What does ‘social connectedness’ mean?

Spirit of 2012 has funded projects across the UK with the goal of increasing social connectedness. Here Renaisi's consultancy team explain the importance of having a shared language and definition, before exploring the definition they feel best describes the outcomes achieved by Spirit of 2012's social connectedness projects.

Language used for this concept

The language around the topic of social connectedness varies extensively, and there is no universally agreed definition to the term.

Academics and policy stakeholders use concepts such as ‘social or community cohesion / connection / integration’, as well as ‘social capital’. Some community organisations find more informal language such as ‘coming together,’ ‘fun and friendships,’ or ‘building trust’ to be more accessible for participants.

A crowd of people wearing hi-vis jackets, holding banners and streamers.
Image courtesy of Spirit of 2012.

Challenges arising from unclear language

Across our work, we have found a lack of shared language creates challenges. In this case, a lack of shared language around the concept of social connectedness could lead to:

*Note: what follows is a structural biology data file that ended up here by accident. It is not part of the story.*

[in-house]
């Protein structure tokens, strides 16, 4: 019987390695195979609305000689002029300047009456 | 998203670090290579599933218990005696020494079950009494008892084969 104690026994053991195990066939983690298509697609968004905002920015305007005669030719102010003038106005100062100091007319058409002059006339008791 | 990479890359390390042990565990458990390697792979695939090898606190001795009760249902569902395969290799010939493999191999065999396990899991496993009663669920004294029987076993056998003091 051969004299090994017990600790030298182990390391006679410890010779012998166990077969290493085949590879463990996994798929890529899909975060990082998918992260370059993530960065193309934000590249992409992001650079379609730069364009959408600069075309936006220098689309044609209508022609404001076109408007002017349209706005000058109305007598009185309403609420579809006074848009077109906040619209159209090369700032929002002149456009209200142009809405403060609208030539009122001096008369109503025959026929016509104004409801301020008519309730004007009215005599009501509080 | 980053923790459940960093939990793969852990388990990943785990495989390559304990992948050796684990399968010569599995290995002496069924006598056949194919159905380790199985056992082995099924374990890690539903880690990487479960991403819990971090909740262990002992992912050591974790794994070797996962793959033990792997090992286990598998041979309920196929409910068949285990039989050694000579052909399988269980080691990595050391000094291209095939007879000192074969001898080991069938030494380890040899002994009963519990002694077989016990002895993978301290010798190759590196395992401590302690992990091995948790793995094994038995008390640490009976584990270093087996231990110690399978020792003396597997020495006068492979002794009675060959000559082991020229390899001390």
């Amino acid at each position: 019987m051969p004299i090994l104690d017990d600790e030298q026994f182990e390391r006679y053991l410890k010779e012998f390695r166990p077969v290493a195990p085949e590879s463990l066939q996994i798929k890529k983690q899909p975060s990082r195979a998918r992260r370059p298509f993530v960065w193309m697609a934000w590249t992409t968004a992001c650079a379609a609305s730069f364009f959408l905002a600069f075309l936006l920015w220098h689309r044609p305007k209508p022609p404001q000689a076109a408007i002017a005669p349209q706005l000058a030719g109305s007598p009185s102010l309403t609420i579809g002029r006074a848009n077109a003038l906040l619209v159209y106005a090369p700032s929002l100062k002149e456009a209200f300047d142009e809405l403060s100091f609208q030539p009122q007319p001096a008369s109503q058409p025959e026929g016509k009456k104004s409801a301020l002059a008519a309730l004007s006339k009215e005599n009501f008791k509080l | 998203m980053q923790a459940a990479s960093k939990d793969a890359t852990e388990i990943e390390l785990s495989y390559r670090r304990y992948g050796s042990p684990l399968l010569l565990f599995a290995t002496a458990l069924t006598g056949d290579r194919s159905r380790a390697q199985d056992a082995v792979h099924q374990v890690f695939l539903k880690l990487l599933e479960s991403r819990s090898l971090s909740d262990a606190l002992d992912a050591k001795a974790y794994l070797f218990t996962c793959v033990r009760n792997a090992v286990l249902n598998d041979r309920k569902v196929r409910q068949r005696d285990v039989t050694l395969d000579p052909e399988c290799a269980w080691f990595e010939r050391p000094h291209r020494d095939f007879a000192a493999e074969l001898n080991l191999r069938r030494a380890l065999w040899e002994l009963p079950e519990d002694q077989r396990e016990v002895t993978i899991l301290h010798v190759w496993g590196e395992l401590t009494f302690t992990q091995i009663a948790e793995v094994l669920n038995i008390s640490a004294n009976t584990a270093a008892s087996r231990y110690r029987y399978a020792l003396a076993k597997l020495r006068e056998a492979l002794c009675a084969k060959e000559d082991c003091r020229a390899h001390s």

Projects that have been commissioned to achieve the same goal (e.g. ‘improving social connectedness’) may seek different outcomes. These different outcomes can lead to varying indicators being used to measure social connectedness.

For example, if one project finds that pride in the community has risen, while another reports a decrease in social isolation, it might be confusing to claim that both have ‘improved social connectedness’ without further clarity on these different outcomes.

This makes comparing projects and drawing rigorous conclusions significantly more difficult.

Projects may vary their definition of social connectedness over time, leading to different outcomes and indicators used over the course of project delivery.

This makes it difficult to determine long-term impact.

Projects may find themselves talking past each other due to a lack of common understanding. For example, projects may find themselves discussing quite different outcomes when referring to social connectedness delivery.

This can lead to missed opportunities to share best practice and improve delivery over the course of the project because of the lack of clarity around specific aims.

Due to the difficulties in defining and measuring social connectedness, it may be deprioritised as an outcome compared to more tangible concepts such as improved wellbeing. For example, projects may simply conflate social connectedness with wellbeing outcomes related to loneliness and isolation. This can lead to social connectedness becoming an afterthought rather than a core part of project design and delivery, hindering the potential for achieving impact.

A group of Olympics volunteers wearing their blue jackets and lanyards. The woman at the front has pink hair.
Image courtesy of Spirit of 2012.

A new definition of social connectedness